For McIlroy his recent play, particularly his missed cut last week at Erin Hills, comes down to competitive rust, which is the byproduct of an extended break after The Players to rest a recurring rib injury.

After playing his first 21 holes in 9 over par at the U.S. Open, McIlroy played his final 15 holes in 4 under par to finish an abbreviated week. It was the Northern Irishman’s seventh start of the year on the Tour and his first since The Players in May.

“In a perfect world, last week wouldn't have been my first week back at the U.S. Open. It's a high pressure, high-stress sort of event,” McIlroy said. “I think once you get into a run of events, there are certain situations on a course that you're just going to handle better because you've played a little bit and you've had a scorecard in your hand and you experienced it.”

Similarly, Day can take some solace in knowing the reason behind his relative struggles. The Australian’s mother, Dening, was diagnosed with lung cancer last year and she underwent surgery in March. Although Dening’s prognosis has improved since Day withdrew from the WGC-Dell Technologies Match Play, it’s been an understandably difficult year professionally.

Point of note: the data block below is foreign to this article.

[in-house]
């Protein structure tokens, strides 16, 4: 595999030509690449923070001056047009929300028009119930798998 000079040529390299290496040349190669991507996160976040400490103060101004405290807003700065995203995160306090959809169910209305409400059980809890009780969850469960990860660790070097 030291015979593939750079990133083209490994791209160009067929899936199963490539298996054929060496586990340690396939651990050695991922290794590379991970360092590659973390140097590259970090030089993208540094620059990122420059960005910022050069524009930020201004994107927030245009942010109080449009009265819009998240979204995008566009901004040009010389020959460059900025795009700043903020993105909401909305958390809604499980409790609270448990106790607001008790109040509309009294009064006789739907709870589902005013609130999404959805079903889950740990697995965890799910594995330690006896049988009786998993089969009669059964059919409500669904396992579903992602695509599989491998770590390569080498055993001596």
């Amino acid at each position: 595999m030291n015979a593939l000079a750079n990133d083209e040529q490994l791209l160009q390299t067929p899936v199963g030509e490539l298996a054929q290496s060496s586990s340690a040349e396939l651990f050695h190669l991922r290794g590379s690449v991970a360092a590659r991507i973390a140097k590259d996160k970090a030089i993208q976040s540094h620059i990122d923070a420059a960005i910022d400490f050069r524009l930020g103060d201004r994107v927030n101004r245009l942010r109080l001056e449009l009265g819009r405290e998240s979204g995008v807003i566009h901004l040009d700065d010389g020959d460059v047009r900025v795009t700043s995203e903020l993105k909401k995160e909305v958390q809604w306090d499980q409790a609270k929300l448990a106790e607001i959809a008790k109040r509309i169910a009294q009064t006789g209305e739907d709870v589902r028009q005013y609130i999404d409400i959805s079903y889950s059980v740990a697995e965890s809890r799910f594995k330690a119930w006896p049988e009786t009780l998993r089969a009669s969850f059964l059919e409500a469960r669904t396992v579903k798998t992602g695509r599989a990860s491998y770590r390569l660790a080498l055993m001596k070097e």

“I’m about a month behind my work load, all the practice and all the balls I should have hit because of what happened earlier in the year, to be honest I didn’t want to be on the course because of what happened,” Day said.

Although each of the Big 3 have their own unique issues they are currently dealing with, there’s a common theme that connects them as they work their way back to top form – patience.

Last week a friend of Day’s, Davis Lutterus, failed to Monday qualify for a Web.com Tour event and he thumbed out a text message that he quickly recognized as a classic glass houses deal.

“My text to him was, ‘Don’t worry, be patient. Things will happen. Just keep working hard,’” Day said. “I give advice, but sometimes when you give advice to your buddies you kind of over look it yourself and you really need to be patient and not try to force it.”